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It was a piece of that good luck stand on. At the evening session which has fallen to, or into, my I talked on A State Reading Circle. lot - in small bits - to have the The little capital is old-fashioned chance to attend the annual meet- to a degree. The country around ing of Kentucky school superin- is wild and picturesque, the Kentendents this week at Frankfort. tucky river winds among hills that About seventy men were present,
are mountains to the eye of one county and town, or city, superin
fresh from the plains of the lower tendents in about eyual numbers;
Auglaize. seven ladies, each a county super
In the afternoon of my second intendent. Is the political route to
day I paid a visit of respect and a superintendency more readily curiosity to the grave of Daniel
Boone. His monument looks travelled by our sisters? In each of eighteen counties a woman fills
down upon the river from the top
of one of those hills. About it'a this responsible office; elected
group of sycamore trees stand senthereto upon a party ticket; some
tinel. Upon the four faces of the times her defeated
stone are what is left of carvings woman.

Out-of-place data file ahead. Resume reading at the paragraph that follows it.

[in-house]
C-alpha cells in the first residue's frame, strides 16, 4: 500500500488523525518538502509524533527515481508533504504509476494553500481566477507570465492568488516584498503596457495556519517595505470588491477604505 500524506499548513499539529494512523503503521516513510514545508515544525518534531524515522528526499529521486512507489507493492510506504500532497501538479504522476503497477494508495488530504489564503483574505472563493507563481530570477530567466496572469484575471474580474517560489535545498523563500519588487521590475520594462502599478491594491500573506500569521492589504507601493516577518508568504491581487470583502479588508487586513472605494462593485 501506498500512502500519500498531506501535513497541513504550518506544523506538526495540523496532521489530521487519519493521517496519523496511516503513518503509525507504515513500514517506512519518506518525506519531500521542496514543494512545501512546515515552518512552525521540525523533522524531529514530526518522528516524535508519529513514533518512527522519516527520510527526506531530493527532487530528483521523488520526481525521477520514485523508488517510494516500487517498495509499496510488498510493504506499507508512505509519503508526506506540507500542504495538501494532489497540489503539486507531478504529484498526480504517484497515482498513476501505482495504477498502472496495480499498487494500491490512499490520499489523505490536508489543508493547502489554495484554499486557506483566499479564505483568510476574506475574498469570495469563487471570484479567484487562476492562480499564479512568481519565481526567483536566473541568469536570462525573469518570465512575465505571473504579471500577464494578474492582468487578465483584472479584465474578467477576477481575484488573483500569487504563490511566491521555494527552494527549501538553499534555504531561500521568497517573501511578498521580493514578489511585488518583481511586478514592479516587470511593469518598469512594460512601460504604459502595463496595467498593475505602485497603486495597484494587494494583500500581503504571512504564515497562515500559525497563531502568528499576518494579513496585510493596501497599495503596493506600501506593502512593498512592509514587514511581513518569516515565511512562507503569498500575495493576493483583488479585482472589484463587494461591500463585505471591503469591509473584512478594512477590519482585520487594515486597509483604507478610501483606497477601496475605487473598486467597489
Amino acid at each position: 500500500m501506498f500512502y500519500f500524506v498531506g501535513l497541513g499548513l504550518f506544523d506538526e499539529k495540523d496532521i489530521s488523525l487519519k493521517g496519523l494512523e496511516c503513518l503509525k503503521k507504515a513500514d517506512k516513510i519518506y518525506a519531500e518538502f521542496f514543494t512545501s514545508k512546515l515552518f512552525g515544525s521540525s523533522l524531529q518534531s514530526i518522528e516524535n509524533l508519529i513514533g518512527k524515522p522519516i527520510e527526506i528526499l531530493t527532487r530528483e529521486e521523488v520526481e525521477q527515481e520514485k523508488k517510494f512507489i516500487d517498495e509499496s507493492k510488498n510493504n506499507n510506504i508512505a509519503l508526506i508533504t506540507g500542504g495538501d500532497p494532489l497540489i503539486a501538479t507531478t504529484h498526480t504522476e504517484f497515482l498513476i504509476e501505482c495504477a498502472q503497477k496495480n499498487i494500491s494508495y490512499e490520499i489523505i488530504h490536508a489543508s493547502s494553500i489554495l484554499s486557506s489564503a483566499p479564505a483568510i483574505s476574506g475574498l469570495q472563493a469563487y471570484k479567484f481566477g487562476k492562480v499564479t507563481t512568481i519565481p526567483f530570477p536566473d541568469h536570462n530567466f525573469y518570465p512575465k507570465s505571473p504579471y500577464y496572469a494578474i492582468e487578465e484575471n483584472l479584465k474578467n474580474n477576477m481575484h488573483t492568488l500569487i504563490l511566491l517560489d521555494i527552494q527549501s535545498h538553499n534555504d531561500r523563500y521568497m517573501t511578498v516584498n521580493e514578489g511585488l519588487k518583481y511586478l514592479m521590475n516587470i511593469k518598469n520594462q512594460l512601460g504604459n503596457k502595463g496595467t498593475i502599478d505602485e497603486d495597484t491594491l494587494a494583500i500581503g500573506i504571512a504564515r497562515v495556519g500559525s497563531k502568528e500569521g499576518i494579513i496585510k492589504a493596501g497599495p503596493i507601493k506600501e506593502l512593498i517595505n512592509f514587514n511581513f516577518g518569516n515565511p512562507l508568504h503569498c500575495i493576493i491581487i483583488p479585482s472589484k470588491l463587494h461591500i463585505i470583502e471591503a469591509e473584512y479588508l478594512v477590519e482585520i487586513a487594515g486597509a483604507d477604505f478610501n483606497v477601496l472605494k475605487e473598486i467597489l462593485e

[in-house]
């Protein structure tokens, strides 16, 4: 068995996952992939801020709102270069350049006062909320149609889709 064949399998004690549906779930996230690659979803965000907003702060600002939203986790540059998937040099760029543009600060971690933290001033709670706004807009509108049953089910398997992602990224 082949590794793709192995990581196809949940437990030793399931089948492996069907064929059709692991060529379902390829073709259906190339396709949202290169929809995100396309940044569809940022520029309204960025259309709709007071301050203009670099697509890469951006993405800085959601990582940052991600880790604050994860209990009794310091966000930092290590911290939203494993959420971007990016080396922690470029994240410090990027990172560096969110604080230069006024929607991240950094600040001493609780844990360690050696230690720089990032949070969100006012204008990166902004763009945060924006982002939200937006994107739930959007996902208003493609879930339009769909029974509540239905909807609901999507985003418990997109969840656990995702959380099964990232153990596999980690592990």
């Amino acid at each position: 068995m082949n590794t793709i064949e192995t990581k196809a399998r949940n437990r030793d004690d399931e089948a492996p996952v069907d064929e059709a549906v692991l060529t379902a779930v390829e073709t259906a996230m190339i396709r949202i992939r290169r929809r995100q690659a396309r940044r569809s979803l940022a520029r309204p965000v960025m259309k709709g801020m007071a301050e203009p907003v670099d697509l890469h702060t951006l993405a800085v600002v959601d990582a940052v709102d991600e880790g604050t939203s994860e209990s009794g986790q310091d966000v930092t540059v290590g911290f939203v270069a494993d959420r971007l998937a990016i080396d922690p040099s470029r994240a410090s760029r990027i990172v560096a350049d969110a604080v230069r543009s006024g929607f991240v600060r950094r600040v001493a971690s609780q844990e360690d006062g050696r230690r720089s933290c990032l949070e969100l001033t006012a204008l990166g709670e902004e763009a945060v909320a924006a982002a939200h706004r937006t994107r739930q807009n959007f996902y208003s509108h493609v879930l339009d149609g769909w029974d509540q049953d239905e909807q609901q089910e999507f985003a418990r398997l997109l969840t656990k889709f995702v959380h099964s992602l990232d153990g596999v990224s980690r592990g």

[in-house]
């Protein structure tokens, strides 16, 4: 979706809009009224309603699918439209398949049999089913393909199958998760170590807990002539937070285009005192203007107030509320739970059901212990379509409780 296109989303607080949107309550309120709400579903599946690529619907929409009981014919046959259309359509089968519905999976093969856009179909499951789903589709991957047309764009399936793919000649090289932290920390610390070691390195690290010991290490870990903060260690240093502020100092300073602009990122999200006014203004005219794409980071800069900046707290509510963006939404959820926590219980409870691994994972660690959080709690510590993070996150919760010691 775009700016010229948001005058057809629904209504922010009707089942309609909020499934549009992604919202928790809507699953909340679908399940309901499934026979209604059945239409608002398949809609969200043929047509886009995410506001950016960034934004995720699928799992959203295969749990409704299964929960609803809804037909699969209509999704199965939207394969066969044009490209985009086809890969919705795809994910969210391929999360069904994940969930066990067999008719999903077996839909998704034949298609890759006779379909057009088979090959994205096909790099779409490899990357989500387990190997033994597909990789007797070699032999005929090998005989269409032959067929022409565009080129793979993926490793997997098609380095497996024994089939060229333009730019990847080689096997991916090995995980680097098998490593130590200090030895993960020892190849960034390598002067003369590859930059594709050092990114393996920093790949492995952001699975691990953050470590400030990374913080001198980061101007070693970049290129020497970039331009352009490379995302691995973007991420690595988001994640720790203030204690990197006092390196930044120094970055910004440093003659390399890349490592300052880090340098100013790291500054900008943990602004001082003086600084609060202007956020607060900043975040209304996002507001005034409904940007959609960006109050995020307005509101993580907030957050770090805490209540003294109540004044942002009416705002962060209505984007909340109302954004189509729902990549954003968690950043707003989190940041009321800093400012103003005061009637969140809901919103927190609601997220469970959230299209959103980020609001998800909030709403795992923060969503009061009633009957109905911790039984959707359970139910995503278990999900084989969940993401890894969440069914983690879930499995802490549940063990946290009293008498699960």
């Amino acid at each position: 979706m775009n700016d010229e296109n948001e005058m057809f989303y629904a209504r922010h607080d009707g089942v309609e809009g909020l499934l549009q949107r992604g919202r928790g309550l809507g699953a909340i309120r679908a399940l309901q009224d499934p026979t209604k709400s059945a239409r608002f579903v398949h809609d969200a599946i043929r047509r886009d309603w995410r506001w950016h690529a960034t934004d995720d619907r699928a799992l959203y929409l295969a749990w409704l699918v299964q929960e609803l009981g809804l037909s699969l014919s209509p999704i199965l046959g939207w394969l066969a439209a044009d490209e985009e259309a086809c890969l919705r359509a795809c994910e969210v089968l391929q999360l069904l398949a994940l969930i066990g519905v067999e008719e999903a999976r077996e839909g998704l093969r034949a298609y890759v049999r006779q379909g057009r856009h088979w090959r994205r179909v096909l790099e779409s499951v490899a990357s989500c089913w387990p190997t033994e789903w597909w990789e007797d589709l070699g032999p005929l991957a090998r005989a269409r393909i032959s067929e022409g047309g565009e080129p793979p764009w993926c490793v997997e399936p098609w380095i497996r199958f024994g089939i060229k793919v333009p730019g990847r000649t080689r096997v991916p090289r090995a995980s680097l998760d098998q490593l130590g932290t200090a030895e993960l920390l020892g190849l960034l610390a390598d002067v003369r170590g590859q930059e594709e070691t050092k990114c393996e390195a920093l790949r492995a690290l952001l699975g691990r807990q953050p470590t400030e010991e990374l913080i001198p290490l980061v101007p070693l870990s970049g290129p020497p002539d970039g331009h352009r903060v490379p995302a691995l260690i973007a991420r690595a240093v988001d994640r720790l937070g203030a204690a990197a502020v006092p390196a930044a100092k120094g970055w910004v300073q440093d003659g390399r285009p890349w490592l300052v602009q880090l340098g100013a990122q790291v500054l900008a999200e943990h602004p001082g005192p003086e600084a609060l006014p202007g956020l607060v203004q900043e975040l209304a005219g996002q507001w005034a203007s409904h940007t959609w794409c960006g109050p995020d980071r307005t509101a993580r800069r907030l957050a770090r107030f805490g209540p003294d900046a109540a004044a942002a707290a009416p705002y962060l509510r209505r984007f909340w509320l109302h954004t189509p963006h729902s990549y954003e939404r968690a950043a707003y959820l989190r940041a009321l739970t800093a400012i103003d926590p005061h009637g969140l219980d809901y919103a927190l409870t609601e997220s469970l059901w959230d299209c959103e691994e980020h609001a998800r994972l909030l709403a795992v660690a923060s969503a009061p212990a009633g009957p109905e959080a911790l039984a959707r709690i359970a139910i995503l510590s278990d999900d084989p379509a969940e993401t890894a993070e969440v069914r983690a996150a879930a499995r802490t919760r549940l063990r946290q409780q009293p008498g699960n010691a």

which once stood for scenes in the The discussions were over such
old fighter's life; but everything subjects as the relation of the office
that would break has been carried of superintendent of public instruc
off by that despicable despoiler, the tion to the schools, training schools, relic hunter, in whose barbarous . rural graded schools, the examina
eyes there is nothing sacred. tion and certification of teachers,
Another of my digressions was city school systems, our trustee sys- a run down to Nashville. The road tem, what shall the grades teach,
passes by some deep cuts through associations district and county, the immense limestone ridges which local taxation.
there bound the valley of the CumThe speakers were plainly in ear- berland. Returning, as ours was nest and in the clash of opinions an inspection train, it ran up a short there was frequent and skillful branch to the county seat of Todd thrust and parry.
County. One of the things to know Some school legislation about this county is that within its formulated,